Majority of Black Americans See Systemic Bias in Financial System: RPT

Lisa Osborne Ross, CEO of Edelman in the United States, joins Yahoo Finance to analyze the findings of the 2021 special report of the Edelman Trust Barometer revealing a systemic bias in the financial system and the impacts of financial inequalities caused by racism .

Video transcript

KRISTIN MYERS: A new report from Edelman, which has yet to be released, shows the lack of trust between financial service providers and communities of color. We have Lisa Osborne Ross, CEO of Edelman USA, here to give us an advanced look at the results. So Lisa, I hope you can do some directing here for us. How is the relationship, or how would you define the current relationship between communities of color and that of financial service providers?

LISA OSBORNE ROSS: Because I am an optimist, I will say it could be better. There are systemic issues that communities of color have historically addressed with the financial industry. Our research indicates that a lot of the things we’ve seen historically – skewed processing, unwanted environments, excessive surveillance, et cetera – continue. However, there are a few bright spots, and the ability to fix things is much better.

ALEXIS CHRISTOFOROUS: I want to dig into this report before I talk about how to fix things, just to highlight some of the findings here. You say communities of color have reported systemic bias regardless of their personal financial situation, which means that even if someone had a high income, their experience was sometimes even more negative. Can you tell us about it?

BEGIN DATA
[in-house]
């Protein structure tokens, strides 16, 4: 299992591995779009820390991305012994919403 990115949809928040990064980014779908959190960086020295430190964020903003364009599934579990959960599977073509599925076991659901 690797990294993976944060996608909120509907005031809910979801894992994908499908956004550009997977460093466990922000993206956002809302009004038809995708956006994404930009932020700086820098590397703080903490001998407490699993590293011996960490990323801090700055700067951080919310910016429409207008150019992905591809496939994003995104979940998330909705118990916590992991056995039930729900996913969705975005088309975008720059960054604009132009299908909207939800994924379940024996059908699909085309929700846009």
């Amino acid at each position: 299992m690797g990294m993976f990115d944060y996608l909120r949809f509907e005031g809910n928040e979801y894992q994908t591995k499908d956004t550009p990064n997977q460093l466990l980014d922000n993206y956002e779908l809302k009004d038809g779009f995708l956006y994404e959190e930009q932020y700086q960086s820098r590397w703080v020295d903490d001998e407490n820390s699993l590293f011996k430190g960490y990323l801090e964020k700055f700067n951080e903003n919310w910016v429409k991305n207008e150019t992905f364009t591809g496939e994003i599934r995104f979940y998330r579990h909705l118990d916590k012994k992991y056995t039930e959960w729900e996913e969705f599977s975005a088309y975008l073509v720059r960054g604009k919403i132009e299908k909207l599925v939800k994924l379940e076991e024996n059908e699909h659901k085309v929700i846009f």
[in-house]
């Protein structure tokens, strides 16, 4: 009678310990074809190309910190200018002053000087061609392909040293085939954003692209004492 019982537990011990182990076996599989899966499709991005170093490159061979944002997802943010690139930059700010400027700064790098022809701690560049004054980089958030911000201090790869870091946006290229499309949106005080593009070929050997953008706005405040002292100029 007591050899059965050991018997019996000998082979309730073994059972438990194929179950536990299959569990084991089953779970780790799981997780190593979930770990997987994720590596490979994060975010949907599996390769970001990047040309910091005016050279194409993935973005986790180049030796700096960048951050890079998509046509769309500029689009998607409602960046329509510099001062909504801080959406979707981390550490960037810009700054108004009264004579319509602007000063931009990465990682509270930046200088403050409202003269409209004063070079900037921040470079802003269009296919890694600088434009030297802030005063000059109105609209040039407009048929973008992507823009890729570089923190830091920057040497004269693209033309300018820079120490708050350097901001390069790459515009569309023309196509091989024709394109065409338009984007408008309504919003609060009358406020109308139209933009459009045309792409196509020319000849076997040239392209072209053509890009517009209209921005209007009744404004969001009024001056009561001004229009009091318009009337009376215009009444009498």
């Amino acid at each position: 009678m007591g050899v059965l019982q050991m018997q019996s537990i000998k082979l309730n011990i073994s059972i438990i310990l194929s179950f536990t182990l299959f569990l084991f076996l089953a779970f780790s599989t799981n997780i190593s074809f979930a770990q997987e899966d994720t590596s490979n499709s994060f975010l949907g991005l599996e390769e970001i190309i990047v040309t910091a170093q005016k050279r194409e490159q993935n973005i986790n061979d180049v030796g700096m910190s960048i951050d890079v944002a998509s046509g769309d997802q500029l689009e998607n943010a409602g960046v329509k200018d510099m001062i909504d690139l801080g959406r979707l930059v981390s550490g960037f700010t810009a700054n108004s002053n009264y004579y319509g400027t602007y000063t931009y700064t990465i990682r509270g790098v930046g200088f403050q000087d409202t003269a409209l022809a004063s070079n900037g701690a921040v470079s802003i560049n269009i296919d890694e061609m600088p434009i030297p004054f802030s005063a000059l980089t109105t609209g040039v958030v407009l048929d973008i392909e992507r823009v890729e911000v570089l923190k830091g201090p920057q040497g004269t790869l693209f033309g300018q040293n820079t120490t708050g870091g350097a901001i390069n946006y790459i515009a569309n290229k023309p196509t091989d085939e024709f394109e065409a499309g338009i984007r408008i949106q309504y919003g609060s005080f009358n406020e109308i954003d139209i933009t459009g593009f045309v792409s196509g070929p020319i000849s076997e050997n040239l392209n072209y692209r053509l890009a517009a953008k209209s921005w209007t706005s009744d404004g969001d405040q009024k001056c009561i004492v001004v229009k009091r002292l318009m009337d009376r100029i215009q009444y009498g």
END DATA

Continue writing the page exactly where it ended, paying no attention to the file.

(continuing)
LISA OSBORNE ROSS: Yeah, you know, that was, for me, one of the most intriguing discoveries. And the main conclusions, again, were, on the one hand, the existence of a bias. Black Americans, API, Latinx as a whole said they had experienced biases in all sectors. The bias was with mortgages, with bank insurance, auto insurance, credit cards, et cetera. The second key finding is the one you just spoke about, regardless of income, that the level of prejudice and the level of discrimination persist and in some cases are even higher.

I think this one is particularly interesting because the last time I was on your show, we published our data that talked about the racism of people or institutions? And respondents said it’s really more people. And I think this research indicates that’s not actually true.

We always talk about the difference – people say, Lisa, is it class or is it race? This is the race. Because we have people in the higher income brackets, people making over $ 100,000 and people making a million dollars a year, and they face the same systemic biases as low income people. . So it doesn’t matter whether you make any money or not, you’re still considered a person of color and then a series of assumptions are made about you no matter what.

KRISTIN MYERS: So what is the impact of this racism? As you mentioned, it’s not class, it’s race. What is ultimately the ultimate result of this racism?